Agent simulations involve interacting one of more agents with each other. Agent simulations generally involve two main components:
Long Term Memory
Specific implementations of agent simulations (or parts of agent simulations) include:
Simulations with One Agent#
Simulated Environment: Gymnasium: an example of how to create a simple agent-environment interaction loop with Gymnasium (formerly OpenAI Gym).
Simulations with Two Agents#
CAMEL: an implementation of the CAMEL (Communicative Agents for “Mind” Exploration of Large Scale Language Model Society) paper, where two agents communicate with each other.
Two Player D&D: an example of how to use a generic simulator for two agents to implement a variant of the popular Dungeons & Dragons role playing game.
Agent Debates with Tools: an example of how to enable Dialogue Agents to use tools to inform their responses.
Simulations with Multiple Agents#
Multi-Player D&D: an example of how to use a generic dialogue simulator for multiple dialogue agents with a custom speaker-ordering, illustrated with a variant of the popular Dungeons & Dragons role playing game.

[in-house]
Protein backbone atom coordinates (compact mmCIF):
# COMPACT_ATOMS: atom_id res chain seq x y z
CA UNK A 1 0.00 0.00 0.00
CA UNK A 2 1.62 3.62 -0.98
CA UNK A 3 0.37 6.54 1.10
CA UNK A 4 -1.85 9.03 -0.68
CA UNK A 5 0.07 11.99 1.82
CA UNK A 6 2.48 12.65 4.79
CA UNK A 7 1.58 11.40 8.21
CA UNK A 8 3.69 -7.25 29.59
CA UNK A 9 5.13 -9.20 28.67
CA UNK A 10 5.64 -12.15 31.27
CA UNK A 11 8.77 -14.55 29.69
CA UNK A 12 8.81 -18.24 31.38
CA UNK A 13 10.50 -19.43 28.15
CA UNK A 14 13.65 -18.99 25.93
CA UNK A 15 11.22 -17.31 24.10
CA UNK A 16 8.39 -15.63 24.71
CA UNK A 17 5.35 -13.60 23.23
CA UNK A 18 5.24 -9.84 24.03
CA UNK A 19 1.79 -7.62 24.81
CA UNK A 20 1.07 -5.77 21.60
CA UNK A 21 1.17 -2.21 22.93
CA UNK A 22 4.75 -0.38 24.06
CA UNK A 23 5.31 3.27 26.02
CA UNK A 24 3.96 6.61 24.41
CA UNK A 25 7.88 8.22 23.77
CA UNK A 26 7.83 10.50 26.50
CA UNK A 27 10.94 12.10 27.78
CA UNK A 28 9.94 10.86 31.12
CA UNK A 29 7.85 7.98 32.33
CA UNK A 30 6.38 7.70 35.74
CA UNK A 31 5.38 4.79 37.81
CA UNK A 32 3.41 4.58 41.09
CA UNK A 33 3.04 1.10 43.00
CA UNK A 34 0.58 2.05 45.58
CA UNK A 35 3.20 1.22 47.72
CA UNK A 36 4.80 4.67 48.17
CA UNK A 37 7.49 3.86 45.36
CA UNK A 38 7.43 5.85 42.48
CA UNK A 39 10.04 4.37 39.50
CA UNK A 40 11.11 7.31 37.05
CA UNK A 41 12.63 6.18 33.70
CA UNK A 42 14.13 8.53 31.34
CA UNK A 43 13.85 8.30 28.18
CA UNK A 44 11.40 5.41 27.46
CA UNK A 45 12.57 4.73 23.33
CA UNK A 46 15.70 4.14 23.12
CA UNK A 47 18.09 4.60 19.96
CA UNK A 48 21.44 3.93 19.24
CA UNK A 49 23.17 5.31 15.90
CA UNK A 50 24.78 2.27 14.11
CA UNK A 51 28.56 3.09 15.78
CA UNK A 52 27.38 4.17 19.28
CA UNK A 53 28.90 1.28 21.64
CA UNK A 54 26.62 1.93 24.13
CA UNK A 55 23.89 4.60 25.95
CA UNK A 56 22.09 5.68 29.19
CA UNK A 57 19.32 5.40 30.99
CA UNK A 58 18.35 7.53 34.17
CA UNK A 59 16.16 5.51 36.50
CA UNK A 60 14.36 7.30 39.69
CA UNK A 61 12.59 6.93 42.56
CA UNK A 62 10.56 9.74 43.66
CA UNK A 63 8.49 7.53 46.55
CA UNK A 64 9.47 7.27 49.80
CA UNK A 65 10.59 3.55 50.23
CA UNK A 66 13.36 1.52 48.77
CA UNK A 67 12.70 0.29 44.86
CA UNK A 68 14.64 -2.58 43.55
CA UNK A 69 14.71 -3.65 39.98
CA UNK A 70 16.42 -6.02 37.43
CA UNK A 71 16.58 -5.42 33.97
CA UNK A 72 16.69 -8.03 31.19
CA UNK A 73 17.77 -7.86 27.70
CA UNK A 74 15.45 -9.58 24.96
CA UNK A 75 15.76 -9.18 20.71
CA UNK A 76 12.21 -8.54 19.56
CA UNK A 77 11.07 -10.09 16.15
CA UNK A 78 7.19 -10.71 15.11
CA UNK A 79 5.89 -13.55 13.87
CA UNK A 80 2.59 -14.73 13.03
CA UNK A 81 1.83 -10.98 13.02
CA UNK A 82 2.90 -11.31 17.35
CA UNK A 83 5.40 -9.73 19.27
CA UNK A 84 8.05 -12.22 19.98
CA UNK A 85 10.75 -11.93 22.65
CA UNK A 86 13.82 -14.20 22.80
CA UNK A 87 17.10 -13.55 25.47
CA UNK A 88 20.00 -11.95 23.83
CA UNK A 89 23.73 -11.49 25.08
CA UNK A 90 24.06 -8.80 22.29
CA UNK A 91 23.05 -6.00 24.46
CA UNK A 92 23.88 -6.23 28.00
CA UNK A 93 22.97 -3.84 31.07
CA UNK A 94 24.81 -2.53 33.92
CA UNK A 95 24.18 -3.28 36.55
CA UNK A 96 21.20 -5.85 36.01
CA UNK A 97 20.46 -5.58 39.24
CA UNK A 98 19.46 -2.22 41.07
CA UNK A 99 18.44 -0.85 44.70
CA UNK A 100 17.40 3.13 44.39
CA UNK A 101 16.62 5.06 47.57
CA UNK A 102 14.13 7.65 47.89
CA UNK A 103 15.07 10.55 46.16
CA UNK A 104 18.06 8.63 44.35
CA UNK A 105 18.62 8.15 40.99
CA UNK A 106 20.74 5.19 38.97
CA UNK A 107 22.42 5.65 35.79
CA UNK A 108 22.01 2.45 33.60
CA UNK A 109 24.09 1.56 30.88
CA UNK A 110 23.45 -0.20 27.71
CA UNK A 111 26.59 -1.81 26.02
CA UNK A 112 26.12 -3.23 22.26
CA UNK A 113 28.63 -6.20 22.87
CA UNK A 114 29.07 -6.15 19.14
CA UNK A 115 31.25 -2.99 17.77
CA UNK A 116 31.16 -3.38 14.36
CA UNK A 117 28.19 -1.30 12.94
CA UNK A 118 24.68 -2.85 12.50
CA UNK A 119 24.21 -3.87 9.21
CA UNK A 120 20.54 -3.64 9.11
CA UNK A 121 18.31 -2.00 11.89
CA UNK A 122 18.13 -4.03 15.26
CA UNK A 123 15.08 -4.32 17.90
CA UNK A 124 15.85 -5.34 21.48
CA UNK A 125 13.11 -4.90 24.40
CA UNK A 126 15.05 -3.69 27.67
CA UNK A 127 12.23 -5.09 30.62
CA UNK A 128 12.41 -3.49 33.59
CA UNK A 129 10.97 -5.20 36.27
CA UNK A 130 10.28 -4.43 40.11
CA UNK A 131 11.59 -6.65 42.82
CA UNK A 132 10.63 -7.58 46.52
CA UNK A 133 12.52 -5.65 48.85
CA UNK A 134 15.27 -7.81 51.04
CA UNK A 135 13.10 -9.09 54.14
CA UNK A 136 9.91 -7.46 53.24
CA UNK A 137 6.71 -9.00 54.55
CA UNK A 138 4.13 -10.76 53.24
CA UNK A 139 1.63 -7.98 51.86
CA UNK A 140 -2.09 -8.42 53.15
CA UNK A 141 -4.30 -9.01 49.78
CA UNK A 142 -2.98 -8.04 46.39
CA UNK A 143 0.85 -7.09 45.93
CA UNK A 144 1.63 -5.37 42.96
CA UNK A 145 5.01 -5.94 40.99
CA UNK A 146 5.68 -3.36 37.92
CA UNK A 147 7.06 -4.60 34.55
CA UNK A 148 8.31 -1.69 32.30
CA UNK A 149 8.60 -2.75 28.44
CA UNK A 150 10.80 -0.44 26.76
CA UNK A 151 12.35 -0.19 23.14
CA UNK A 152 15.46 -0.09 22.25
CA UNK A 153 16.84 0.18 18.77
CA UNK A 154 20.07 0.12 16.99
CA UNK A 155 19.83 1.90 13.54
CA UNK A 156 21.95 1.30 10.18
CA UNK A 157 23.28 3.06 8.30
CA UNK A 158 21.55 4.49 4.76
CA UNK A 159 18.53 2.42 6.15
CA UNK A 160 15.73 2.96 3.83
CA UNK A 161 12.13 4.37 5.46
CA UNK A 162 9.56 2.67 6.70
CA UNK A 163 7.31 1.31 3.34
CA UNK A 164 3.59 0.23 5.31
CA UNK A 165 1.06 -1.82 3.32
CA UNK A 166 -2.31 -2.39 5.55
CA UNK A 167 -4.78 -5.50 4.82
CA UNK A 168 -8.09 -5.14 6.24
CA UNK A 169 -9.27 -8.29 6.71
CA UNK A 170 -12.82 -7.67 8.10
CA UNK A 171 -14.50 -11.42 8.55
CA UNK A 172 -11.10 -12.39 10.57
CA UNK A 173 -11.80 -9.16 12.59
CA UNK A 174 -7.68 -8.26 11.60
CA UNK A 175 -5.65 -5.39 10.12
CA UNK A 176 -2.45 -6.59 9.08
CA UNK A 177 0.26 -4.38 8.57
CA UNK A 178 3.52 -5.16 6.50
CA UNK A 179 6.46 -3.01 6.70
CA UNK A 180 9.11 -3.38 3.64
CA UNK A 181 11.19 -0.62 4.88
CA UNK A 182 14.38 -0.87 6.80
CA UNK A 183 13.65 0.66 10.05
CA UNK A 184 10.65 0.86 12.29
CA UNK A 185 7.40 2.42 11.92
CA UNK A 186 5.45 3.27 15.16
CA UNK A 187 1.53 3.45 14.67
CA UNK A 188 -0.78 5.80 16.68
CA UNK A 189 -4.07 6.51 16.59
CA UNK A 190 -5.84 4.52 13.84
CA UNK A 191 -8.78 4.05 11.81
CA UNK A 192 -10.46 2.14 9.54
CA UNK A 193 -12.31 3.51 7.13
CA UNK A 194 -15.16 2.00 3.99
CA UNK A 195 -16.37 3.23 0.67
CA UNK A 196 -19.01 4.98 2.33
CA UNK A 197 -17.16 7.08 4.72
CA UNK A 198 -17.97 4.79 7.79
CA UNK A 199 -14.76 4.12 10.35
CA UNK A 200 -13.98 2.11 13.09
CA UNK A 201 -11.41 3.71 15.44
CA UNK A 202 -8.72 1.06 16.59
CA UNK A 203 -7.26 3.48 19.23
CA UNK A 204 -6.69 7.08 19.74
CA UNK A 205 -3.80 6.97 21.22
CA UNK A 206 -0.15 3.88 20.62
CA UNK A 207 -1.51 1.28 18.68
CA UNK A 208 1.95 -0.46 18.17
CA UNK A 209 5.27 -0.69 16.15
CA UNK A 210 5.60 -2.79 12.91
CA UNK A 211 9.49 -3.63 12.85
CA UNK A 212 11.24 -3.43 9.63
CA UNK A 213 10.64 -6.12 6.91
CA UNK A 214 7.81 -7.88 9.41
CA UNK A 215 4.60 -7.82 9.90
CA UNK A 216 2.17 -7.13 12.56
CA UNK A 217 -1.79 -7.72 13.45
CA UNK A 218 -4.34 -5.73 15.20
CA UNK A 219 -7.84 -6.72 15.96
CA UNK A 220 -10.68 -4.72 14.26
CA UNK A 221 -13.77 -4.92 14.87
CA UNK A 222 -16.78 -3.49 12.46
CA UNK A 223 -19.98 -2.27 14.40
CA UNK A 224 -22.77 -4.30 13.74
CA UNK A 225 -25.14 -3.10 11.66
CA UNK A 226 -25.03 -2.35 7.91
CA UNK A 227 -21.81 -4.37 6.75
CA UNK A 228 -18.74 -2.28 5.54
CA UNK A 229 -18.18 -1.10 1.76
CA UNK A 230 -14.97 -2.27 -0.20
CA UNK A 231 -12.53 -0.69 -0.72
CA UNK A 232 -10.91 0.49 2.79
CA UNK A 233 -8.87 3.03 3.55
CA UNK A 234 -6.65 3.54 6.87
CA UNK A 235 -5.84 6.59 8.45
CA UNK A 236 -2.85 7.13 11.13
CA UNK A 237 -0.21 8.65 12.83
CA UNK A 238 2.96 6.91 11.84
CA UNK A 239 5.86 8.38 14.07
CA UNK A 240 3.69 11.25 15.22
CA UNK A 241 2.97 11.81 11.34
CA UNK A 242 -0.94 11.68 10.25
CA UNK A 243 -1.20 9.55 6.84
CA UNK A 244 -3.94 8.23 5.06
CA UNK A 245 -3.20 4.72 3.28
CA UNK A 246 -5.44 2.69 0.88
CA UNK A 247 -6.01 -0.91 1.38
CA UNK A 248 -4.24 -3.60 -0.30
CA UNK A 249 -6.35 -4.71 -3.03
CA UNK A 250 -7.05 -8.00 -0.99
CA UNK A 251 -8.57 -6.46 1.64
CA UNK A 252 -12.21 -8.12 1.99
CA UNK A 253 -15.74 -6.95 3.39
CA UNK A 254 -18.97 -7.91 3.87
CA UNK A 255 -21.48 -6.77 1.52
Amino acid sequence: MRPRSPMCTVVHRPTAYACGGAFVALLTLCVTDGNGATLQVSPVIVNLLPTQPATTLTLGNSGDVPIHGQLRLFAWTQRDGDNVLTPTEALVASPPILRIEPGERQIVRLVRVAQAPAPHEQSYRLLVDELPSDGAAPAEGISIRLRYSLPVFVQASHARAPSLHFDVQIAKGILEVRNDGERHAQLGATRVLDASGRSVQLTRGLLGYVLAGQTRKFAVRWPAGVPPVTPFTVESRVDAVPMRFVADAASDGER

Decentralized Speaker Selection: an example of how to implement a multi-agent dialogue without a fixed schedule for who speaks when. Instead the agents decide for themselves who speaks by outputting bids to speak. This example shows how to do this in the context of a fictitious presidential debate.
Authoritarian Speaker Selection: an example of how to implement a multi-agent dialogue, where a privileged agent directs who speaks what. This example also showcases how to enable the privileged agent to determine when the conversation terminates. This example shows how to do this in the context of a fictitious news show.
Simulated Environment: PettingZoo: an example of how to create a agent-environment interaction loop for multiple agents with PettingZoo (a multi-agent version of Gymnasium).
Generative Agents: This notebook implements a generative agent based on the paper Generative Agents: Interactive Simulacra of Human Behavior by Park, et. al.